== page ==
A certificate is a small file containing a key that is used to confirm the identity of the people or services communicating with each other over a network.
It ensures that both parties can be confident that they are talking to the right person or service and they can also be used to enable encryption of the communication.
They are sometimes also refered to as X.509 certificates, after the international standard that defines them. More commonly they are refered to as Secure Sockets Layer, or SSL, certificates.
A certificate is issued by a certificate authority which is a trusted third-party that validates that the certificate has been issued to the correct institution. The certificate authority 'signs' the certificate to say that it has been correctly issued. Web browsers and other network applications know about many certificate authorities and automatically check and validate the certificates when you open a network connection.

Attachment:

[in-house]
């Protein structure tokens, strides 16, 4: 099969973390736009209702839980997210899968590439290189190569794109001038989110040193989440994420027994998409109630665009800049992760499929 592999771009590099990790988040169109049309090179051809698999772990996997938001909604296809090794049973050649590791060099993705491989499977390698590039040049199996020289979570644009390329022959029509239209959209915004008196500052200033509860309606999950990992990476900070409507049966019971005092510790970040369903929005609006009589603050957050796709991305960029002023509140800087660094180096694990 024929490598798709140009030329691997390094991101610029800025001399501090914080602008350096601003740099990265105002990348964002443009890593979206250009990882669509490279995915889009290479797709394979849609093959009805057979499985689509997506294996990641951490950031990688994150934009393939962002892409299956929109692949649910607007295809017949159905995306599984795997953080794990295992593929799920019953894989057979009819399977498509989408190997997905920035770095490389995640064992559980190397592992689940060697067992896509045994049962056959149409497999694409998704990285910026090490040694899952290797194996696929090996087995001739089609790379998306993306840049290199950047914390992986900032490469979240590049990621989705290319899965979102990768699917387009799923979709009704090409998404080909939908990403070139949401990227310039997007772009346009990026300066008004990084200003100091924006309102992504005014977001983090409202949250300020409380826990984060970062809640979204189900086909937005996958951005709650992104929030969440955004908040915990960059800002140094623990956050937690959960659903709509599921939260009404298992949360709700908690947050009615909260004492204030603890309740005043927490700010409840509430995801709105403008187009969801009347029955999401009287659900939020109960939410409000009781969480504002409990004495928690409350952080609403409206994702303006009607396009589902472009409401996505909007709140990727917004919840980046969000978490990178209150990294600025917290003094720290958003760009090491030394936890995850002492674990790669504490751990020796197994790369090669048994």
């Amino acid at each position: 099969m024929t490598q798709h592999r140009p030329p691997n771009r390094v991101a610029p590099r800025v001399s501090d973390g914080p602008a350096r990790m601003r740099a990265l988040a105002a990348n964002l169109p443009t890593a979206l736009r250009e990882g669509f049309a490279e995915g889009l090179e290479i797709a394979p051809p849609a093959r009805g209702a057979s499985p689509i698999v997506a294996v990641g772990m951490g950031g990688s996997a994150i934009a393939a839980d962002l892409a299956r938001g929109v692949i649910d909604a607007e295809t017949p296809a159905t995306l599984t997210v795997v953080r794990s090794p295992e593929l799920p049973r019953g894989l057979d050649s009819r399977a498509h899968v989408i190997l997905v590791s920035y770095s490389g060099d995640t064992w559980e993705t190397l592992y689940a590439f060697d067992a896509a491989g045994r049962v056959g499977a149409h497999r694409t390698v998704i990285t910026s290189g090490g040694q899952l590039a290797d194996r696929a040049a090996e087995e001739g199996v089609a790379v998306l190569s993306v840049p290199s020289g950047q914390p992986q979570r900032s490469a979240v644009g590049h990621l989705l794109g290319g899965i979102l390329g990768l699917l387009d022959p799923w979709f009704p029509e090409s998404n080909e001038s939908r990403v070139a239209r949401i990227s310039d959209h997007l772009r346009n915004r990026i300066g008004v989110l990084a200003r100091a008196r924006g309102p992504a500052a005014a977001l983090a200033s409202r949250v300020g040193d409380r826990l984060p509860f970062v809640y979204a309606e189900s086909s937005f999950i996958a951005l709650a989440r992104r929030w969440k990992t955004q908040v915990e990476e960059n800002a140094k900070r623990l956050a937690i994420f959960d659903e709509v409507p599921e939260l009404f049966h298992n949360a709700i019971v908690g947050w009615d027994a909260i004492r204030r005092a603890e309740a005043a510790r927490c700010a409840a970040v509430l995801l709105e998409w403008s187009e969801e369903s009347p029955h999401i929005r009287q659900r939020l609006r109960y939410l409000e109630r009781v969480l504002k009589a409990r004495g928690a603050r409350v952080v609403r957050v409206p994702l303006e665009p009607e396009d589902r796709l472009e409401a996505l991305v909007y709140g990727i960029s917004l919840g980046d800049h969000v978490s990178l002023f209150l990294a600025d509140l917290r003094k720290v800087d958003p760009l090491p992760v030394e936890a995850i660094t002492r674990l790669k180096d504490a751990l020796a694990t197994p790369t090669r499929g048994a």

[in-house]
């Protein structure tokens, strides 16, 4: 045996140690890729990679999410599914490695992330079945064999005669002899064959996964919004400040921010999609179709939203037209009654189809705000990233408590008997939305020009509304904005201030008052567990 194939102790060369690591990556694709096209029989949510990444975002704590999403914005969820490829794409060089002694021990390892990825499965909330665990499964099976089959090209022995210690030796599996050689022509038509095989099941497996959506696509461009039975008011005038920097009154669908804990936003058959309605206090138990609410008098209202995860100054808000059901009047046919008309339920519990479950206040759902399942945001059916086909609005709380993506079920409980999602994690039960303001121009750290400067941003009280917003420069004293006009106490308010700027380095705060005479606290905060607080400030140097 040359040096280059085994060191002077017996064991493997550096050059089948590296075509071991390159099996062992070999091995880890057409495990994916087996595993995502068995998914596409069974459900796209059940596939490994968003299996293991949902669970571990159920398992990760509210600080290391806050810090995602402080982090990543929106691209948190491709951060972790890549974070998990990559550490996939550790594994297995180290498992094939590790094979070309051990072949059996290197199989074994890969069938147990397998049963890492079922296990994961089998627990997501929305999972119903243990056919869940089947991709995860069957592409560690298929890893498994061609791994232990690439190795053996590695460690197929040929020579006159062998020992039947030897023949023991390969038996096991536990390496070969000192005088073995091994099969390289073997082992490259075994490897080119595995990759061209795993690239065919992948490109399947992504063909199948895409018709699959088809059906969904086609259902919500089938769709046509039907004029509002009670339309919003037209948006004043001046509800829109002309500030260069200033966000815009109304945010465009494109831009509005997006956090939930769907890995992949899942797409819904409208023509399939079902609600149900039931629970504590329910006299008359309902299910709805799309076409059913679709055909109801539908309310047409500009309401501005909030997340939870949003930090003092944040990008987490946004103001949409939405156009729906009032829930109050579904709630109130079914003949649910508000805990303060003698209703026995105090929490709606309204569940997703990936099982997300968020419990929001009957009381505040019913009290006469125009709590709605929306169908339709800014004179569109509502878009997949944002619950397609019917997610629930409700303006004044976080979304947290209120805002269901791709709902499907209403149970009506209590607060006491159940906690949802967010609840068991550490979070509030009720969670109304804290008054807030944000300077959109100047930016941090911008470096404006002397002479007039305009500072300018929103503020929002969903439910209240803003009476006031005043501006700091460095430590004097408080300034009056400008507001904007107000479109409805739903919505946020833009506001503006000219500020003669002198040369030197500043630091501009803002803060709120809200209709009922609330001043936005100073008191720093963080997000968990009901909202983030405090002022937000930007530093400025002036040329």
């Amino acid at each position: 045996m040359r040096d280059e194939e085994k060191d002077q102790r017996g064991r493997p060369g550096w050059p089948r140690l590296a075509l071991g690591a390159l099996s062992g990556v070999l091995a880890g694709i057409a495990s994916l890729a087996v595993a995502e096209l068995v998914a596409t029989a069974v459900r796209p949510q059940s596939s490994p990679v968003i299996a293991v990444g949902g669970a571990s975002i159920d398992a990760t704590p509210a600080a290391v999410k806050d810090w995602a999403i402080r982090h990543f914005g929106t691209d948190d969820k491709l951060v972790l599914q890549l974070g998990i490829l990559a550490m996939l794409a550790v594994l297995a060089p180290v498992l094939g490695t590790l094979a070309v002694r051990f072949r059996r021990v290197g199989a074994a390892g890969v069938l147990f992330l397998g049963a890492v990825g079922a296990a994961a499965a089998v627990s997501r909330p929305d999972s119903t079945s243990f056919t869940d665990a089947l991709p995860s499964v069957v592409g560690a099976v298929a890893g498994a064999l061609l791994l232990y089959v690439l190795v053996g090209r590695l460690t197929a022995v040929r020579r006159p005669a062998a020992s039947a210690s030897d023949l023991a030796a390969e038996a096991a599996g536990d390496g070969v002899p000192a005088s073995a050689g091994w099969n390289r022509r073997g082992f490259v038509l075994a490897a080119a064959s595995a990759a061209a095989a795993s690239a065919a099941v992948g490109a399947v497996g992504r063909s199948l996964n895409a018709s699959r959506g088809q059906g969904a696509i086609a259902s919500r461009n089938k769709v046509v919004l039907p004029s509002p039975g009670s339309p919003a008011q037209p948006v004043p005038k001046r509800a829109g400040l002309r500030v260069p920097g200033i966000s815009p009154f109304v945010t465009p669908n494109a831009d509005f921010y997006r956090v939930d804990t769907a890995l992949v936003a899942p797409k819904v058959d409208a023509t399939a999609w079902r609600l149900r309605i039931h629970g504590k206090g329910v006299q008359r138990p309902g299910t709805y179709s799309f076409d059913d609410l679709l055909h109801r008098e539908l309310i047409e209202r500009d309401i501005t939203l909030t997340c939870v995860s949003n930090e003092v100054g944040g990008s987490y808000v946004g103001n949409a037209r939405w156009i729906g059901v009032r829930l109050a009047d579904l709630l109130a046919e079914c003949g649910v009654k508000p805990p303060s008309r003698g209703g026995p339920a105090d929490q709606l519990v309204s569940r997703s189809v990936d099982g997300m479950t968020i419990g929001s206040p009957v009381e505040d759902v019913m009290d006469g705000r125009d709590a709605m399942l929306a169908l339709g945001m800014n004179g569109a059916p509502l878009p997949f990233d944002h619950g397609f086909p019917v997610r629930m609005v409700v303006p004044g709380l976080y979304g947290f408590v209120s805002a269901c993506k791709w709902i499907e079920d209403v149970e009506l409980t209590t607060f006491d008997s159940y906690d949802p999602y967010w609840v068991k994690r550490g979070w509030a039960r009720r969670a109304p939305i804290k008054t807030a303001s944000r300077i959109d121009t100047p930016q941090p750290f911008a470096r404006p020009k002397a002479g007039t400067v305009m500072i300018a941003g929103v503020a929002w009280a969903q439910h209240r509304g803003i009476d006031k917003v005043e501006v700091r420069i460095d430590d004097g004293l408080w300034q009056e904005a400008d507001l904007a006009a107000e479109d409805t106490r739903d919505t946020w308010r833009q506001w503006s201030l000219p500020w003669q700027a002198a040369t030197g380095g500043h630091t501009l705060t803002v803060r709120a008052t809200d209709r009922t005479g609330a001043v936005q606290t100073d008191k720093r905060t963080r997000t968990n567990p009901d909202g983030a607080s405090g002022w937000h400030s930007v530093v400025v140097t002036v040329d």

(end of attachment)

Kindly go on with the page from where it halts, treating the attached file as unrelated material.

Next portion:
Most certificate authorities are commercial companies and their certificates are automatically included in web browsers. The University of Edinburgh is also a certificate authority but its certificate is not automatically included in browsers. So if you visit a website using a University certificate then your browser may complain about it. The solution to this is to download and install the University's Certificate Authority Certificate in your browser.
See the section on installing the University CA Certificate for instructions on how to configure your browser to accept university website certificates.
This article was published on Nov 11, 2013